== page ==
Bringing the poetry of Dylan Thomas to vivid life

BELLA BARTOCK gets another whiff of the greasepaint as a modern Welsh classic comes to the Ashcroft Theatre

As the latest series of Game of Thrones was finishing last night, Ser Alliser Thorne, or as he is better known, actor Owen Teale, was playing a leading role in the opening night at the Ashcroft Theatre of what could prove to be an artistic highlight of the year.

All religion, sex and death: Owen Teale leads the production of Under Milk Wood at the Ashcroft Theatre this week. Picture by Catherine Ashmore

All religion, sex and death: Owen Teale leads the production of Under Milk Wood at the Ashcroft Theatre this week. Picture by Catherine Ashmore

Clwyd Theatr Cymru’s production of Dylan Thomas’s Under Milk Wood wrapped the audience in the dreams and lives of the downtrodden and peculiarly repressed residents, both dead and alive, of the fictional Welsh fishing village of the imagination of the Welsh poet, whose centenary year this is.

Teale oozes charming mellifluous tones in a part that always carries the burden of being compared to Richard Burton’s dominance of the role in past radio, television and film productions. That challenge is well met by the Royal Shakespeare Company-trained actor who enunciates the colour of Thomas’s words to provide for the very best appreciation by the audience.

The “play” does create an awkward task for the performers of bringing what was originally a poetic script reading into a stage performance, bringing Thomas’s words, so heavily laden with meaning, to life on the stage.

Thomas’s boldly drawn characterisations are, though, a gift to this set of high-profile and experienced Welsh actors. Ifan Huw Dafydd, as Captain Cat and Mr Waldo, and Steven Meo, in various parts, both impress, and newcomer Sophie Melville is clearly a star for the future with a playful capacity to capture and hold an audience’s attention. After the performance, I had a chat with the American producer, Karl Sydow, who said he “could not hold back ‘the actor’ in the actors all the way through the production”.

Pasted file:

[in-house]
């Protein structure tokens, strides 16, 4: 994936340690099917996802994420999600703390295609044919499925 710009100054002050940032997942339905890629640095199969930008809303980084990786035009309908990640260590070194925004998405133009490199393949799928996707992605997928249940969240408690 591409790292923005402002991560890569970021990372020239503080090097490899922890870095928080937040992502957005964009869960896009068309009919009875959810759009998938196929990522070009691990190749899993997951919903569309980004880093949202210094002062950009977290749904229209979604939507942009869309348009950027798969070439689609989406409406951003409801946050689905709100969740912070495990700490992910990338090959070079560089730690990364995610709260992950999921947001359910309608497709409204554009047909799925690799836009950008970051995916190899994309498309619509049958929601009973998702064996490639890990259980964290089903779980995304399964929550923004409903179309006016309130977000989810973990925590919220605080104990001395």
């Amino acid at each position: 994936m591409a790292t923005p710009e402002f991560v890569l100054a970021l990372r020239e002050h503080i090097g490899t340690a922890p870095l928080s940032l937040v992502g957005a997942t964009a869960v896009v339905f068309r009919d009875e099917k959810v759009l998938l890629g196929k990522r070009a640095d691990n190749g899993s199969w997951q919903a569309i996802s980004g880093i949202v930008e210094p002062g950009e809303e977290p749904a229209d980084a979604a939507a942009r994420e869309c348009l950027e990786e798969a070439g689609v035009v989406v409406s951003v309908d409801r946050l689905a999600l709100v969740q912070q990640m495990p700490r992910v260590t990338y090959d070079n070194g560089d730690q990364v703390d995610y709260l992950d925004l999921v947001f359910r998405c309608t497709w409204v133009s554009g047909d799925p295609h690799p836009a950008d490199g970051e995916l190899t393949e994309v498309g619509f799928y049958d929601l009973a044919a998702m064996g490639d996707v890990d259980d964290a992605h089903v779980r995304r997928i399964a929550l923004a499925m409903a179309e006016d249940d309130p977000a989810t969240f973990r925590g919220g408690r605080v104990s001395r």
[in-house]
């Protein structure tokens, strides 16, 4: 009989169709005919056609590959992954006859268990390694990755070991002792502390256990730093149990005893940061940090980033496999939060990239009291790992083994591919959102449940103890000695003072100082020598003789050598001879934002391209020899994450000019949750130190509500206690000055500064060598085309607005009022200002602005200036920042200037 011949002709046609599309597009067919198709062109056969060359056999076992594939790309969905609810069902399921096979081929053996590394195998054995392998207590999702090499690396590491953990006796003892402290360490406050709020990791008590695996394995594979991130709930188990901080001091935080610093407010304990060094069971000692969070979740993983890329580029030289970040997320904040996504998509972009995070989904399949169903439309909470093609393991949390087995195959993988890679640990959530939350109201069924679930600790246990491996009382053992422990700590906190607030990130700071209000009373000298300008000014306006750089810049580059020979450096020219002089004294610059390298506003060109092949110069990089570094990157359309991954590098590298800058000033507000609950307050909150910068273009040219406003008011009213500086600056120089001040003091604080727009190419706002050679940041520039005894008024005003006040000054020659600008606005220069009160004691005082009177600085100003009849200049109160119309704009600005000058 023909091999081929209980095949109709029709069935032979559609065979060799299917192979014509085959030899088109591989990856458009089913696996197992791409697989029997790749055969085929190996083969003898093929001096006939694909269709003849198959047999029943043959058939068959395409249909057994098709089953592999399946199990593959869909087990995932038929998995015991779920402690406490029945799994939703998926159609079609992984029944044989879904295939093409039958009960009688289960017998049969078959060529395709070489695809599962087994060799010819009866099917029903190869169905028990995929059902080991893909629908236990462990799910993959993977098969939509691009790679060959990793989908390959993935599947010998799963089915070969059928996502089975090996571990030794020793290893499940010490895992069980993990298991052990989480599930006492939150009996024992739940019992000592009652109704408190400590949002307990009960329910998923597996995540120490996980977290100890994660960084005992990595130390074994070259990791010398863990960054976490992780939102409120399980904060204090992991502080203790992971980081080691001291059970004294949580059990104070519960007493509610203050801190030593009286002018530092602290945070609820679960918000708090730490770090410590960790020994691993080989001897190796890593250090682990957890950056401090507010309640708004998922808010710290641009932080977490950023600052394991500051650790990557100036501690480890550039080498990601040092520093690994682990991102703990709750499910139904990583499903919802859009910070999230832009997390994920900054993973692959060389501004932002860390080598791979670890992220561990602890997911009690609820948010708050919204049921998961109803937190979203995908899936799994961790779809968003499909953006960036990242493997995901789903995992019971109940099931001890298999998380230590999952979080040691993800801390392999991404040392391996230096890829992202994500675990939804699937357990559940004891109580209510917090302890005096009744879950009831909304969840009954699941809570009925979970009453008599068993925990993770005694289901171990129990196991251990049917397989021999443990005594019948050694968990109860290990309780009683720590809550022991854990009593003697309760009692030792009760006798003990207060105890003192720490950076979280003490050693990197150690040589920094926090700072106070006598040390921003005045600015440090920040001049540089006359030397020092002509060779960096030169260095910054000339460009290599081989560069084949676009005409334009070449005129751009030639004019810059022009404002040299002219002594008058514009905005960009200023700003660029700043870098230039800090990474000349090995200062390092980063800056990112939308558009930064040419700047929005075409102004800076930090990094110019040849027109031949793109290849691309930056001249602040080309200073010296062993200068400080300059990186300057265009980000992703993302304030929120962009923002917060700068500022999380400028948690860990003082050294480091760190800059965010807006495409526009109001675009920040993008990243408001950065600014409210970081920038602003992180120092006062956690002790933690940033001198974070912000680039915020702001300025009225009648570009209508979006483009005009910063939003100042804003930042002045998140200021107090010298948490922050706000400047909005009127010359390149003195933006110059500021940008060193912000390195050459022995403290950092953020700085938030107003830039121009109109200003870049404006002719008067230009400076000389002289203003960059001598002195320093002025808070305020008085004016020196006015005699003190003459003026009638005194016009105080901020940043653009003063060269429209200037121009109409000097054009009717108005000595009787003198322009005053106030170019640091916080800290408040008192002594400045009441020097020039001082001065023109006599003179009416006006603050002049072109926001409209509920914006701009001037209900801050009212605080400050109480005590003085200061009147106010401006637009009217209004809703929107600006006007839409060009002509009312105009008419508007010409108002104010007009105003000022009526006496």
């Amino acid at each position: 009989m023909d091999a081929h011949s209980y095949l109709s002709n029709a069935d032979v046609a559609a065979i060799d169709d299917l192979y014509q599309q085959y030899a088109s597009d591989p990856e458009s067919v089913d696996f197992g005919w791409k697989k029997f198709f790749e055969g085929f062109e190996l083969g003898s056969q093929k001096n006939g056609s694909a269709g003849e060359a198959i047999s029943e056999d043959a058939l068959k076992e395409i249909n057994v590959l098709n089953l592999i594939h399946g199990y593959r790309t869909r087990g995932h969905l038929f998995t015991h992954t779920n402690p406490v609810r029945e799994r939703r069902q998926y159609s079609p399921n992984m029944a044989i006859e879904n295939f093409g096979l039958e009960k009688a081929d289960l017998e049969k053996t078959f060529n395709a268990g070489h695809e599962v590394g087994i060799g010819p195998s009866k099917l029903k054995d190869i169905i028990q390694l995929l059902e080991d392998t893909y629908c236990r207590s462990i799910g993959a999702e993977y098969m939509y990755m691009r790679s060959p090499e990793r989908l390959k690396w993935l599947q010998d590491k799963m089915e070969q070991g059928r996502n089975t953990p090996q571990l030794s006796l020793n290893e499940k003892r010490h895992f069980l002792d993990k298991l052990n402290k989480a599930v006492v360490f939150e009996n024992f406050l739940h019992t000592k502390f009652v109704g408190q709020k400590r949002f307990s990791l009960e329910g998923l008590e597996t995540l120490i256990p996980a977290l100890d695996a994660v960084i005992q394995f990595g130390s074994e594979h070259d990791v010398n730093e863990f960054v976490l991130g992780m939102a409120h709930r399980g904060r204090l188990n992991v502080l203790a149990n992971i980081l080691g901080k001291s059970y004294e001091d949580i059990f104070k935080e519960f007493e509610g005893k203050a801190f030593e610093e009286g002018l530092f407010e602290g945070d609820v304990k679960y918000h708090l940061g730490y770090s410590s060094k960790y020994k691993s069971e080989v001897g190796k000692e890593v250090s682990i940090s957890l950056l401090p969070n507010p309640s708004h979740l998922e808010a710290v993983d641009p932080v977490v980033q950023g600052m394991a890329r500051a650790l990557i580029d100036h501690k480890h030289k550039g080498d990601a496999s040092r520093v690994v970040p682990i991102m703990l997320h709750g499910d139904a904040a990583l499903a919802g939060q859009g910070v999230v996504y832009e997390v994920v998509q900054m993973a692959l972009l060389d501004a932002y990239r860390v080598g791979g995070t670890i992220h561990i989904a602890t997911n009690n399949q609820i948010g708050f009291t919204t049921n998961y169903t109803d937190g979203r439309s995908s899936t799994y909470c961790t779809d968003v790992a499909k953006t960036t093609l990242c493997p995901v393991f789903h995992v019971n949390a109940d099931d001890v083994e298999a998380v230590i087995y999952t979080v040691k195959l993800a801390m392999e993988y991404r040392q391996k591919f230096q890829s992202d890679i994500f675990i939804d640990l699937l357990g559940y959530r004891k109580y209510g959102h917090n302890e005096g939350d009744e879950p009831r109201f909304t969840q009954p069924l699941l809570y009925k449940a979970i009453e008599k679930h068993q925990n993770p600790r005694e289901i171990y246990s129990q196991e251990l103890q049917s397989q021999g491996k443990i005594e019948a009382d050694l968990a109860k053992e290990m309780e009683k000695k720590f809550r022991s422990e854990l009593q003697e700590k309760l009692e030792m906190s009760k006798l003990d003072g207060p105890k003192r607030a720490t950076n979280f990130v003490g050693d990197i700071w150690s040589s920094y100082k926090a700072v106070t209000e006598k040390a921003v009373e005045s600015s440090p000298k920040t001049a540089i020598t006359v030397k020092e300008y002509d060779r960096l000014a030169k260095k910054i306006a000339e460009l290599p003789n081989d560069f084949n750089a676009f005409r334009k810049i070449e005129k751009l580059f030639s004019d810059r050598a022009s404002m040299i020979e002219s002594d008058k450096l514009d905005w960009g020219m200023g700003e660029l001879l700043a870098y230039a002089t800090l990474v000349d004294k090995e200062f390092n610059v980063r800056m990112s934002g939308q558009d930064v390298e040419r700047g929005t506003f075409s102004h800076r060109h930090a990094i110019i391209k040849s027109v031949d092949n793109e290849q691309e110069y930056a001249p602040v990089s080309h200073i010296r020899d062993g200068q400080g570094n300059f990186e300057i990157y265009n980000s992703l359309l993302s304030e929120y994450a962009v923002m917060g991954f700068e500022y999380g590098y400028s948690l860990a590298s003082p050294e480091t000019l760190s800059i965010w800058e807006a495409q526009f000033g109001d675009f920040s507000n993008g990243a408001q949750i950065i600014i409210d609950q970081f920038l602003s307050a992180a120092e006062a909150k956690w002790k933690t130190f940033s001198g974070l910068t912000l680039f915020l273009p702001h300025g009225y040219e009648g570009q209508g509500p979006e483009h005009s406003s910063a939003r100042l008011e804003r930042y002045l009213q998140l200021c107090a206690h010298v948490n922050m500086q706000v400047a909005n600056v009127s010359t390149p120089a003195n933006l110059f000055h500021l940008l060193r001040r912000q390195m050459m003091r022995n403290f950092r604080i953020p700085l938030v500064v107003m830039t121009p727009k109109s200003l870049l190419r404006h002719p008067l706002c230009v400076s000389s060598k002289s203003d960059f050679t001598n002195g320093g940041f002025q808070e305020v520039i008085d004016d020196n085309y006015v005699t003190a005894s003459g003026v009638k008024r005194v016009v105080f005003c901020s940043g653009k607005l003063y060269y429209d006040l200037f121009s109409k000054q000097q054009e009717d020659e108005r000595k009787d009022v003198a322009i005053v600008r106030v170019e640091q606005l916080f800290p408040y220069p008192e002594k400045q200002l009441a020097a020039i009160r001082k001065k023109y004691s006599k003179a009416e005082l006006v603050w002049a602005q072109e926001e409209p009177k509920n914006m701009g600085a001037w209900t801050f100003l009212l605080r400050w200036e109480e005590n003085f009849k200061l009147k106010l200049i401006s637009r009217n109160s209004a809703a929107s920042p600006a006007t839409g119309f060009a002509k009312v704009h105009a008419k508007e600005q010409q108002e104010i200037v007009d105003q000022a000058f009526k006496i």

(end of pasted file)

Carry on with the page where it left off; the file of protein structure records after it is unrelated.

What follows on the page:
There are high production values here, too, with a marvellous set that is dominated by a great overhanging roundel lit to represent the village and the progression from times of the villagers’ night time dreams to daytime reminiscences.

The charcoal-blue lighting in the early stages of the performance deftly marks the dark moods of the characters and their inventor. The red lighting at the end of the performance day adds a drama to 10 of the players atop the peak of the stage furniture.

“It is all about religion, sex and death,” Burton said of the work. It is, though, even more in its sense of repressed emotion, brazen sexuality, misogyny -“men are brutes on the quiet”  – and the sullen disciplines of village life. Under Milk Wood is also a mirror that Thomas held up to himself.

A member of the cast reported confided to me that the run on Croydon this week represented the poorest sales take-up on the 11-stop English tour. The actor spoke of just 125 bookings and another 125 turning up on the night in the 749-seat auditorium. The Ashcroft Theatre looked fuller than that, with about two-thirds of the stalls filled, but with the gallery closed.

With the play likely to go on tour to the United States and possibly Australia, this week’s run in Croydon, including matinee performances on Thursday and Saturday, is a not-to-be missed opportunity for south London theatre-goers.

Coming to Croydon

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